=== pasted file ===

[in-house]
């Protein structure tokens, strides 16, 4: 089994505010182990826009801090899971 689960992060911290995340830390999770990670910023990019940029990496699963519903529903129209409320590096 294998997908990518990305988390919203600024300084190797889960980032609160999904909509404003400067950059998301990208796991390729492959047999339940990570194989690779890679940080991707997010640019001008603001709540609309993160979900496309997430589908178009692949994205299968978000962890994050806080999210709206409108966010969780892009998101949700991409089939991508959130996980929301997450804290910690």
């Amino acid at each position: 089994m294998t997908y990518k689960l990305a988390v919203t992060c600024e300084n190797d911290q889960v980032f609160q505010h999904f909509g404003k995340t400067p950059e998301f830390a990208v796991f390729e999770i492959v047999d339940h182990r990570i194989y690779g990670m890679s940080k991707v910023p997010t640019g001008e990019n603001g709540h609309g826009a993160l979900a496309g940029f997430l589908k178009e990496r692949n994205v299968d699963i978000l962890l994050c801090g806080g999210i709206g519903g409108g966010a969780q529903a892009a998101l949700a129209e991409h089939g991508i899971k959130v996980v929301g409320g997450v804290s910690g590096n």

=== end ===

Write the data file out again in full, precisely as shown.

[in-house]
């Protein structure tokens, strides 16, 4: 089994505010182990826009801090899971 689960992060911290995340830390999770990670910023990019940029990496699963519903529903129209409320590096 294998997908990518990305988390919203600024300084190797889960980032609160999904909509404003400067950059998301990208796991390729492959047999339940990570194989690779890679940080991707997010640019001008603001709540609309993160979900496309997430589908178009692949994205299968978000962890994050806080999210709206409108966010969780892009998101949700991409089939991508959130996980929301997450804290910690």
């Amino acid at each position: 089994m294998t997908y990518k689960l990305a988390v919203t992060c600024e300084n190797d911290q889960v980032f609160q505010h999904f909509g404003k995340t400067p950059e998301f830390a990208v796991f390729e999770i492959v047999d339940h182990r990570i194989y690779g990670m890679s940080k991707v910023p997010t640019g001008e990019n603001g709540h609309g826009a993160l979900a496309g940029f997430l589908k178009e990496r692949n994205v299968d699963i978000l962890l994050c801090g806080g999210i709206g519903g409108g966010a969780q529903a892009a998101l949700a129209e991409h089939g991508i899971k959130v996980v929301g409320g997450v804290s910690g590096n």